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Back up police chief - PNP

Published:Wednesday | April 28, 2010 | 12:00 AM

The Opposition People's National Party (PNP) has urged the Golding administration to provide recently appointed Commissioner of Police Owen Ellington with the support he needs to be successful in his new job.

While endorsing the Police Service Commission's choice to head the force, Peter Bunting, the PNP's opposition spokesman on national security, has warned that Ellington will fail if the Government does not provide the necessary support.

"While our (the Opposition) support is important, the critical support must come from the policy action the Government takes in areas not limited to national security but in areas that support policing," Bunting told The Gleaner.

"I know that Commissioner Ellington cannot say this, but the good members of the police force are challenged from a motivational point of view, particularly those intelligence officers who have worked hard over many years on the current extradition case, and the signal that is being sent when the Government delays," added Bunting.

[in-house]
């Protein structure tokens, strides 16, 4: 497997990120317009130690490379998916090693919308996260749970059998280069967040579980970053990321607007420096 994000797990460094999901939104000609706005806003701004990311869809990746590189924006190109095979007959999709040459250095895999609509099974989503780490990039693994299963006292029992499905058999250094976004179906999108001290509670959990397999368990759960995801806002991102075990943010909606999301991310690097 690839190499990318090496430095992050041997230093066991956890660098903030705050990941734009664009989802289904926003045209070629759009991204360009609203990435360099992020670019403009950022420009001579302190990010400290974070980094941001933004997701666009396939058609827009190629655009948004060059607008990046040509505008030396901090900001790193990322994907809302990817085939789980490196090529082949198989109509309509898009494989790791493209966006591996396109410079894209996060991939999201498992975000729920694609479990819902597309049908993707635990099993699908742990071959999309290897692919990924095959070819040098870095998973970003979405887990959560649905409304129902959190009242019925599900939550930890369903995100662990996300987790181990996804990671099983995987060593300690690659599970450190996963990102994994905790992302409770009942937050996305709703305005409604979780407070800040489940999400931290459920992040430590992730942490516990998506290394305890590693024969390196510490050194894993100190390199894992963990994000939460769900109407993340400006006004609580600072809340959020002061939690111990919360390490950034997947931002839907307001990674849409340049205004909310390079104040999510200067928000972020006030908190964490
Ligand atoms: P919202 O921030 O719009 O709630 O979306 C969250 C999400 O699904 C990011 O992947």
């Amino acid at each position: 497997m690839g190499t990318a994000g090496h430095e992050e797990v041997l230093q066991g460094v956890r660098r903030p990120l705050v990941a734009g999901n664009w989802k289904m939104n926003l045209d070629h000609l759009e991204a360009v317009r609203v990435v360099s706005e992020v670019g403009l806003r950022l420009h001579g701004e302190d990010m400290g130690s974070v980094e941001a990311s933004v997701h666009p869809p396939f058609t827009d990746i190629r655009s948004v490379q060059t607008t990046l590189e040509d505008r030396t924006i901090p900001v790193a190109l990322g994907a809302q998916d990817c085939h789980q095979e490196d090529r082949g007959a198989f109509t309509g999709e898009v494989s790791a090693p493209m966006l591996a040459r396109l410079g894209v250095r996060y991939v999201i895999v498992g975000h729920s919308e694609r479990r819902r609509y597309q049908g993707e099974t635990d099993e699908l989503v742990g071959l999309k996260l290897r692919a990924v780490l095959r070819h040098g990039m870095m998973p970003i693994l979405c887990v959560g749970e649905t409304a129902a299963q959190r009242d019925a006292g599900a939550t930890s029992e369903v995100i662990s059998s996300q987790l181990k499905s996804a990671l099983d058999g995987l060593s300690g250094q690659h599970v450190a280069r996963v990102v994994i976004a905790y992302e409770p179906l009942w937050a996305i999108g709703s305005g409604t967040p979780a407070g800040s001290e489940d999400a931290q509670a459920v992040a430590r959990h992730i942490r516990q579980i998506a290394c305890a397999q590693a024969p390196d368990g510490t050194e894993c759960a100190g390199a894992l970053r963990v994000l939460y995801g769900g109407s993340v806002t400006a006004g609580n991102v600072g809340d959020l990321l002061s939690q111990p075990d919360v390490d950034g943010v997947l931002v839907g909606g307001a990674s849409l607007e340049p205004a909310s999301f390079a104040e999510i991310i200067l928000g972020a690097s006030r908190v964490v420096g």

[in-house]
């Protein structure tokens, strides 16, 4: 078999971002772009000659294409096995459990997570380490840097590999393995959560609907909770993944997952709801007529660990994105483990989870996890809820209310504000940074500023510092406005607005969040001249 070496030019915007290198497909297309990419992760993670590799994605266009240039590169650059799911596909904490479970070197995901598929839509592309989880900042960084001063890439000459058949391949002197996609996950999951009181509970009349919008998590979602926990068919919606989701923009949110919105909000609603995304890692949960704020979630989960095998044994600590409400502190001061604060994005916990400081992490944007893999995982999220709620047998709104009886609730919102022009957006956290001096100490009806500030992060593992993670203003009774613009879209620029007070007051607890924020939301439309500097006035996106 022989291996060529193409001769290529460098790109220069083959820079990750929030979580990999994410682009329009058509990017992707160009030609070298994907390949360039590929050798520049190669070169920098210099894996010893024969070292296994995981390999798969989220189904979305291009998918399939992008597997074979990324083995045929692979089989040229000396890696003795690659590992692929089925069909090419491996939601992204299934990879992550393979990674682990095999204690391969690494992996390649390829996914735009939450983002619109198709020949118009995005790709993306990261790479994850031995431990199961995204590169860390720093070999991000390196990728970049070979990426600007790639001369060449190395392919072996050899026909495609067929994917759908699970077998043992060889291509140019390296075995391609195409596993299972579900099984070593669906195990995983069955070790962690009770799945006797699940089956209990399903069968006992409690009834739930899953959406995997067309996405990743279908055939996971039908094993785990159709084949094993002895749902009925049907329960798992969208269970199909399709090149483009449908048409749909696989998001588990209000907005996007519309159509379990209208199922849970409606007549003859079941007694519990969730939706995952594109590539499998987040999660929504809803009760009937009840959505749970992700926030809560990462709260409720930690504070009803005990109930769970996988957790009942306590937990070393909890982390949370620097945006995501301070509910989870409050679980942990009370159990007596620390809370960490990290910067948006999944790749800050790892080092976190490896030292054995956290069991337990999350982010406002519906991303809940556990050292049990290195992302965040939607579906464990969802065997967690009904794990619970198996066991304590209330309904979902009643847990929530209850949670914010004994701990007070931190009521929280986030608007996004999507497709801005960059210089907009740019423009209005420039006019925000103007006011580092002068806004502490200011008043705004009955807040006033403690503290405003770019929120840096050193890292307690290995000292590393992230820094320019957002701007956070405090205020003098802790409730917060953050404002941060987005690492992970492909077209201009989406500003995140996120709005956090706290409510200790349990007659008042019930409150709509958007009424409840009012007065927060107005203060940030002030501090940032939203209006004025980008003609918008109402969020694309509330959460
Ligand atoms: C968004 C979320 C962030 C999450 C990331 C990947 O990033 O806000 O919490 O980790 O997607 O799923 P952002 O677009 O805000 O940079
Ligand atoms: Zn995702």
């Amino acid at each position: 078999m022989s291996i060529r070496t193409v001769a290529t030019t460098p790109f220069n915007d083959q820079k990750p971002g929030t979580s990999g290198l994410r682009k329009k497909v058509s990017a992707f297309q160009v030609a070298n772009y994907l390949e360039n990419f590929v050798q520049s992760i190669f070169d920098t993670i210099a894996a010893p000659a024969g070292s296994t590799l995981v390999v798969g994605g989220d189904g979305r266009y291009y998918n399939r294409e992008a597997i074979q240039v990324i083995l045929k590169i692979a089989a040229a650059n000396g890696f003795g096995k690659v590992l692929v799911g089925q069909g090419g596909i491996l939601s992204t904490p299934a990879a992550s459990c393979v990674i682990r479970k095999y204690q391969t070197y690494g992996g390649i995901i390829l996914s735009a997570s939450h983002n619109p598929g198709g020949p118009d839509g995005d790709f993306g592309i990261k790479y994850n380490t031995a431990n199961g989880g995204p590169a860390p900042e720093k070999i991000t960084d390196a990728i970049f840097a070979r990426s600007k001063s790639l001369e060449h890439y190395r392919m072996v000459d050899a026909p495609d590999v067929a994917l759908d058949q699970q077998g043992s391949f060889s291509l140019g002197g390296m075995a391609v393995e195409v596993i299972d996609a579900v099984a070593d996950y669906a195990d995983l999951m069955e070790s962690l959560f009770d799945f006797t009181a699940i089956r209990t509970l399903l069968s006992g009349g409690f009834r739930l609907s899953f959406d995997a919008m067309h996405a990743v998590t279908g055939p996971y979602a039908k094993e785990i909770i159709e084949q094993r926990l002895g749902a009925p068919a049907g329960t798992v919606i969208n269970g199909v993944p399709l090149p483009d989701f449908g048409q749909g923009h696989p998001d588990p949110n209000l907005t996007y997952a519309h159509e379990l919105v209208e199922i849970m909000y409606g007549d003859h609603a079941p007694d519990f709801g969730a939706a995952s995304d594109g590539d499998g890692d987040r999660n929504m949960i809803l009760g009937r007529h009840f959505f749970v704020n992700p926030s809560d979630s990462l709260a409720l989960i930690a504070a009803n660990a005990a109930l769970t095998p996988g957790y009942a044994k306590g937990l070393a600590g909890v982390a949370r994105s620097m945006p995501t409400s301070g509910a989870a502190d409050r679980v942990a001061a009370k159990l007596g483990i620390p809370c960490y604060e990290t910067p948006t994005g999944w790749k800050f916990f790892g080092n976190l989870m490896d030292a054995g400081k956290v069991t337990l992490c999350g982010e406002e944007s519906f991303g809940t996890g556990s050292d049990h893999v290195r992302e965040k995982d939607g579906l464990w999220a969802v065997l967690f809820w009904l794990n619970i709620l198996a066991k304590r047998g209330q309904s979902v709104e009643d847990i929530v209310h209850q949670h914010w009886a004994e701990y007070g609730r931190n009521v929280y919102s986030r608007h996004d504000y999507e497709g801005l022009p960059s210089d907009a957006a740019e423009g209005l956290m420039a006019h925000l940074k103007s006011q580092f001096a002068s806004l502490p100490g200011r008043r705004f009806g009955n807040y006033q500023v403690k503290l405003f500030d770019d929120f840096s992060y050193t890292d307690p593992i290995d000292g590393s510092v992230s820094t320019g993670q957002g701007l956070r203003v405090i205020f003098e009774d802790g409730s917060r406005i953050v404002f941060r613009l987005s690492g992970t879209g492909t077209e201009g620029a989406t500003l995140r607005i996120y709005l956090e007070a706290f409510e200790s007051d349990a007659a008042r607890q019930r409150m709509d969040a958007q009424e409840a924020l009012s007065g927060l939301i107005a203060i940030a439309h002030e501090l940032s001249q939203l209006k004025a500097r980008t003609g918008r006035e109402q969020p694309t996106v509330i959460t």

Wrong focus

He argued that instead of focusing on the extradition request of Christopher 'Dudus' Coke, who is alleged by the Obama administration to be a crime boss with widespread tentacles in drugs and guns, the Jamaican Government has been obsessed with identifying the policeman who reportedly passed information to the United States.

Bunting's warning on the need to support Ellington echoed claims in the recent United States Narcotics Control Strategy Report which argued that the new commissioner's fate could be sealed by an absence of political will.

"While he (Ellington) has taken a strong public stance to eliminate corruption, he could face, as his predecessors did, internal, judicial and political roadblocks that hinder efforts to reform the police," the US report claimed.

"In the past, these battles have paralysed the commissioner's autho-rity to affect change on the force.

"If this continues, Commissioner Ellington's fate could be similar to the previous three police commissioners who, despite their best intentions, could not secure the necessary legislative support and political will to underscore their reform efforts at a time when murder and other violent crimes threaten to overwhelm the country," the report continued.

The 47-year-old Ellington was appointed to head the police force effective April 5, for an initial three-year period.